Brandikaran | UI Designer Shares His Top 19 Bite-Sized Design Tips From Year’s Worth Of Advice
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UI Designer Shares His Top 19 Bite-Sized Design Tips From Year’s Worth Of Advice

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UI Designer Shares His Top 19 Bite-Sized Design Tips From Year’s Worth Of Advice

Some of you might already be familiar with UI designer Steve Schoger. Last month, DesignTAXI featured his free-to-download poster for web developers on HTTP status codes that is a godsend.

This self-proclaimed “designer of things” who “gives lots of stuff away for free” is also behind the YouTube series ‘Refactoring UI’, which recently received a brand new website. In ‘Refactoring UI’, Schoger fixes horrible websites and turns around terribly designed UI, all in aims of helping developers improve their knowledge and skills.

Now, after dishing design tips for more than a year, Schoger has roped in help from software developer Adam Wathan to consolidate his favorite bite-sized tweets for your viewing.

Check out his selected top 19 below and follow Schoger on Twitter via @steveschoger for regular updates.

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Steve Schoger@steveschoger

🔥 - Pure grey text always looks “off” on a colored background. A quick fix is to saturate your text with a bit of the background hue.

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Steve Schoger@steveschoger

🔥 - Too many borders can make a design look really busy. Here’s a few ideas that are a bit more subtle:

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Steve Schoger@steveschoger

If I am using icons that have more weight than the text, I typically make the icons slightly lighter than the text for inactive states 👌🏼 -

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Steve Schoger@steveschoger

🔥 - Using a generic icon like an arrow or a checkmark instead of the standard bullet is a great way to add visual interest to unordered lists.

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Steve Schoger@steveschoger

🔥 - Adding a hint of color (4 to 6px) to the top of your hero is a simple trick to bring more liveliness to your design.

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Steve Schoger@steveschoger

🔥 - Overlapping elements on a page is a great way to create depth and encourage users to scroll

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Steve Schoger@steveschoger

🔥 - This two-column form layout is great for organizing long forms and filling wider screens without using awkward long form fields.

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Steve Schoger@steveschoger

🔥 - Font size isn’t always the best way to emphasize or de-emphasize text, try using color and font weight instead:

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Steve Schoger@steveschoger

🔥 - Instead of blowing up small, in-app icons for your landing page, try putting a shape behind them and giving them a background color.

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Steve Schoger@steveschoger

🔥 - Using the same line-height for all text is a very subtle but common mistake. 1.5 may work great for body copy, but as text gets larger, your line-height should get tighter.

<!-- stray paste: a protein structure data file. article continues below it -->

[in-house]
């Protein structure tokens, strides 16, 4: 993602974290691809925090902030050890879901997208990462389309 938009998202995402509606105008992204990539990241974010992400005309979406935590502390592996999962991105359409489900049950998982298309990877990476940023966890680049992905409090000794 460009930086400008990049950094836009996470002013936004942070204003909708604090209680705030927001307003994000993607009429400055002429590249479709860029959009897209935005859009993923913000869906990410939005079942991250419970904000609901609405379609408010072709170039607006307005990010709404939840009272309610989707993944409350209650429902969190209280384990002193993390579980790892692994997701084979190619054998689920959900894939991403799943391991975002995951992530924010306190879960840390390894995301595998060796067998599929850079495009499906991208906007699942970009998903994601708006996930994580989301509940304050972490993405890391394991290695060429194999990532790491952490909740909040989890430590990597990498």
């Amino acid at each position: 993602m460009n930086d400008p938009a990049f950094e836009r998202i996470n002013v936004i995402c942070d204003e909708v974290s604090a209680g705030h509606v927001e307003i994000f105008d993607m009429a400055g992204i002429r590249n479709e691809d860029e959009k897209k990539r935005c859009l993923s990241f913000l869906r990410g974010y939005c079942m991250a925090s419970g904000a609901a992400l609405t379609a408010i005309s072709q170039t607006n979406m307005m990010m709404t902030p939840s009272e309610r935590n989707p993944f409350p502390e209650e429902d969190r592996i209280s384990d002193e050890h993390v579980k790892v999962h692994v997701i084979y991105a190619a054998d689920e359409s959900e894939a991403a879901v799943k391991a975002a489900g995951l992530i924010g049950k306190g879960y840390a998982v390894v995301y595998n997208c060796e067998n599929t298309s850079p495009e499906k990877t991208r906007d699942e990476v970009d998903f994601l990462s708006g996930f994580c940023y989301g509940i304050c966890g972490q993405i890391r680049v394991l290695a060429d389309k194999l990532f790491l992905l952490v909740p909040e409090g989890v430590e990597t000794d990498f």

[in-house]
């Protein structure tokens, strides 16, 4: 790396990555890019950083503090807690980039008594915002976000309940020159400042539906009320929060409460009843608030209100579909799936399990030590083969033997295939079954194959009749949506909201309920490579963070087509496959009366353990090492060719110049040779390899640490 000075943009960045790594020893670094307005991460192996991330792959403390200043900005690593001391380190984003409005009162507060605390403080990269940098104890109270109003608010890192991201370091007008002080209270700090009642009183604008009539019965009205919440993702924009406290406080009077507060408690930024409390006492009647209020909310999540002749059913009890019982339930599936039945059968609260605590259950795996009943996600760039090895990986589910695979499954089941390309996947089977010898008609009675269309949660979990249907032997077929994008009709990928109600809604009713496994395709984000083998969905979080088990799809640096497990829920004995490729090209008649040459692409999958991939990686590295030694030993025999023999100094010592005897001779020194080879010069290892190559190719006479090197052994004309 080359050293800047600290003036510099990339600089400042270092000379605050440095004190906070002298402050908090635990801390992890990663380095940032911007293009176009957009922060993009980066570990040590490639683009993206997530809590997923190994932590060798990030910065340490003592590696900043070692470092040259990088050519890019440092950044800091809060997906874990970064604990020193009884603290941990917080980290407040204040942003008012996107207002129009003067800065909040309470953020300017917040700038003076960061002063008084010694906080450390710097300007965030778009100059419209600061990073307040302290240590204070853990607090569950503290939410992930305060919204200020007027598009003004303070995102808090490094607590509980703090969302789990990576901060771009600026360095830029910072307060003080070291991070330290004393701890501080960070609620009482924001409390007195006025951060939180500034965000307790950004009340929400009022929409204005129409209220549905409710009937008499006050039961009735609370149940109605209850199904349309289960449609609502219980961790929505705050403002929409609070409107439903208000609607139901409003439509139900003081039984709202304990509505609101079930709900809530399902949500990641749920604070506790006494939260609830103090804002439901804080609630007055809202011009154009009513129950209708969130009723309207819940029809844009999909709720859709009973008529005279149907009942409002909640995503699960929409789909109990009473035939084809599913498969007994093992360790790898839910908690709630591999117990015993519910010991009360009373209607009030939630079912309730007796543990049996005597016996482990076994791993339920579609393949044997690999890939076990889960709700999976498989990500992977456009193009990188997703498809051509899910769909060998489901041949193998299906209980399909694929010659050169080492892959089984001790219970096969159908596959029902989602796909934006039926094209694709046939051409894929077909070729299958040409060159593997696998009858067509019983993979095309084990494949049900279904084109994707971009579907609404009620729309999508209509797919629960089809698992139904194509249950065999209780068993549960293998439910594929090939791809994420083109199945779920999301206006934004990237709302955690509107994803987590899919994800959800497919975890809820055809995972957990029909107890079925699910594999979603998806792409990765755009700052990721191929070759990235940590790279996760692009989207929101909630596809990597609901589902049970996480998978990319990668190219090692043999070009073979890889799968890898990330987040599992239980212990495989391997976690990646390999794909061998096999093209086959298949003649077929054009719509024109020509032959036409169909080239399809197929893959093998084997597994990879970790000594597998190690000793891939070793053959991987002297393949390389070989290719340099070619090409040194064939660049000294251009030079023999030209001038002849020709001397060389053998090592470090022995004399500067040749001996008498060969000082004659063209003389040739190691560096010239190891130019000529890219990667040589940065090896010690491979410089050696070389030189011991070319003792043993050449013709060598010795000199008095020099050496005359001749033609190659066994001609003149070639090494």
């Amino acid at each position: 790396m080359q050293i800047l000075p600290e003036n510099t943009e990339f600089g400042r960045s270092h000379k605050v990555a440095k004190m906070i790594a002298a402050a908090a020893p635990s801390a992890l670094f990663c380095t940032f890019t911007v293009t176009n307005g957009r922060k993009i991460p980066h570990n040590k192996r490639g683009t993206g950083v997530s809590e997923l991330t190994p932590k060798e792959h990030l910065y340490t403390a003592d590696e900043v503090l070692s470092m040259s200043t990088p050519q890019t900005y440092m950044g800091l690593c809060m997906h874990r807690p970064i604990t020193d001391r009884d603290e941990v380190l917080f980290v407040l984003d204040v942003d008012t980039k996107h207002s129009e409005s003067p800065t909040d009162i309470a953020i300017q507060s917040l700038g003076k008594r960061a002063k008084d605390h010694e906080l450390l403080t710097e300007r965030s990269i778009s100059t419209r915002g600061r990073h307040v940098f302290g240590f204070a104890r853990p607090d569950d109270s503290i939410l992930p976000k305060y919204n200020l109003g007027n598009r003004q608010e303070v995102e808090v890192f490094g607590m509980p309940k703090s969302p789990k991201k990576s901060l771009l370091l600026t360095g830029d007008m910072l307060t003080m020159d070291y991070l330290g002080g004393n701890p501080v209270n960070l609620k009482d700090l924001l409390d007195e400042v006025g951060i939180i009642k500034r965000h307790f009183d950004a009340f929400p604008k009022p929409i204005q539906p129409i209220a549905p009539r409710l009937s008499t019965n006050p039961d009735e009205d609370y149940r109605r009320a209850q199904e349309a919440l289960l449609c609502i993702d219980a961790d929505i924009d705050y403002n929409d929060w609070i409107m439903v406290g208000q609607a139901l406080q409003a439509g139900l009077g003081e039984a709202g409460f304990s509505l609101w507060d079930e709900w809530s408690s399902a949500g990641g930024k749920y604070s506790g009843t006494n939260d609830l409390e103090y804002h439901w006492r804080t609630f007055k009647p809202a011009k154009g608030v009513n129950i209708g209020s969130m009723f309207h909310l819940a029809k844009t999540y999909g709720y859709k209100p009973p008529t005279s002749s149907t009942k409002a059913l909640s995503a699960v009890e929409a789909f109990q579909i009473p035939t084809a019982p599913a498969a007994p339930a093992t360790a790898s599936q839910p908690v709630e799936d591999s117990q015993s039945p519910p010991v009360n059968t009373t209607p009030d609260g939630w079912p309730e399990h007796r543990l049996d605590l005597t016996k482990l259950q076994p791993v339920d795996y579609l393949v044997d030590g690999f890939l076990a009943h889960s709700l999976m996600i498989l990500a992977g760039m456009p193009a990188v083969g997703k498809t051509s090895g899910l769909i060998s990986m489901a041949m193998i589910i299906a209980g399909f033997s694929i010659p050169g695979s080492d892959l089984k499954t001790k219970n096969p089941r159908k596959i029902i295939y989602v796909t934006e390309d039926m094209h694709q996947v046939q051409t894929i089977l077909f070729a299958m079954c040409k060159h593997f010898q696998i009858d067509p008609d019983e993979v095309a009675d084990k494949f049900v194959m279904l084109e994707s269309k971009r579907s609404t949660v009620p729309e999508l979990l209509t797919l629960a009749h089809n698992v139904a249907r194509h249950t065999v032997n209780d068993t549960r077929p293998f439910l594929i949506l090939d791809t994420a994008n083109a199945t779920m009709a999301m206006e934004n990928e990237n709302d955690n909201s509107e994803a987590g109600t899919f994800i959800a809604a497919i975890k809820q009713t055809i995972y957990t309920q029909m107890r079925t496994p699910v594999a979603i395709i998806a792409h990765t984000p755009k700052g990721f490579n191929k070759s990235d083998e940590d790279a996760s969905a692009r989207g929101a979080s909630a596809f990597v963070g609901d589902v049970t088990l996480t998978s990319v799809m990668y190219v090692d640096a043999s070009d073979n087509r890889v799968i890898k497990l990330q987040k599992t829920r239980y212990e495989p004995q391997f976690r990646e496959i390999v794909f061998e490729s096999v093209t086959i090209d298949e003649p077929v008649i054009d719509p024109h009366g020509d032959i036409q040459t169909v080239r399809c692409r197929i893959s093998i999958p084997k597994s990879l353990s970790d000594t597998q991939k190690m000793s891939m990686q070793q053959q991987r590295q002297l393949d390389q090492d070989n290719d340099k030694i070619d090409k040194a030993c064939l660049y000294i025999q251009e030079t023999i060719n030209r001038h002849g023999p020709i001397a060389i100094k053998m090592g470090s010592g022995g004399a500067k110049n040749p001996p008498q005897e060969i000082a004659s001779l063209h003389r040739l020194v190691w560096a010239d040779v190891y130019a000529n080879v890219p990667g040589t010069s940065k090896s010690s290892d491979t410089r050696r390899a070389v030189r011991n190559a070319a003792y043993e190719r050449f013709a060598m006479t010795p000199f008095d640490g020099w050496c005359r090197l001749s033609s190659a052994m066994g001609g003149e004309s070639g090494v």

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Steve Schoger@steveschoger

🔥 - Designing nice tables can be tough, but here’s a few ideas that can make a big difference:

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Steve Schoger@steveschoger

🔥 - Giving your box shadows a slight, vertical offset helps to make them look more natural.

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Steve Schoger@steveschoger

🔥 - Styling content can be difficult. Here are a few ideas that can make a big difference:

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Steve Schoger@steveschoger

🔥 - Dropdowns can be more than just a boring list of links. They’re just boxes, you can do anything you want with them!

For example, this two-column layout is great when you want to add supporting text:

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Steve Schoger@steveschoger

🔥 - “Grey” doesn’t have to mean Grey™. Try saturating your greys with a bit of blue or brown for a cooler or warmer feel.

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Steve Schoger@steveschoger

🔥 - If you want text of different sizes to *feel* like the same weight, make larger text thinner and smaller text bolder.

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Steve Schoger@steveschoger

🔥 - Overlapping images is a great way to add depth to an interface and make it look more “designed”.

Use a border that matches the background color to create distinction and keep things looking clean 👌 -

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Steve Schoger@steveschoger

🔥 - Recently had the pleasure of designing the pricing section of @adamwathan’s Advanced Vue Component Design course.

Here are a few visual design ideas I considered to give it some extra polish 💅 -

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Steve Schoger@steveschoger

🔥 - Don’t be afraid to “think outside the database” — your UI doesn’t need to map one-to-one with your data’s fields and values.

Here are a few ideas you can use to present “field: value” data in a more interesting way:

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[via steveschoger, main image via Shutterstock]

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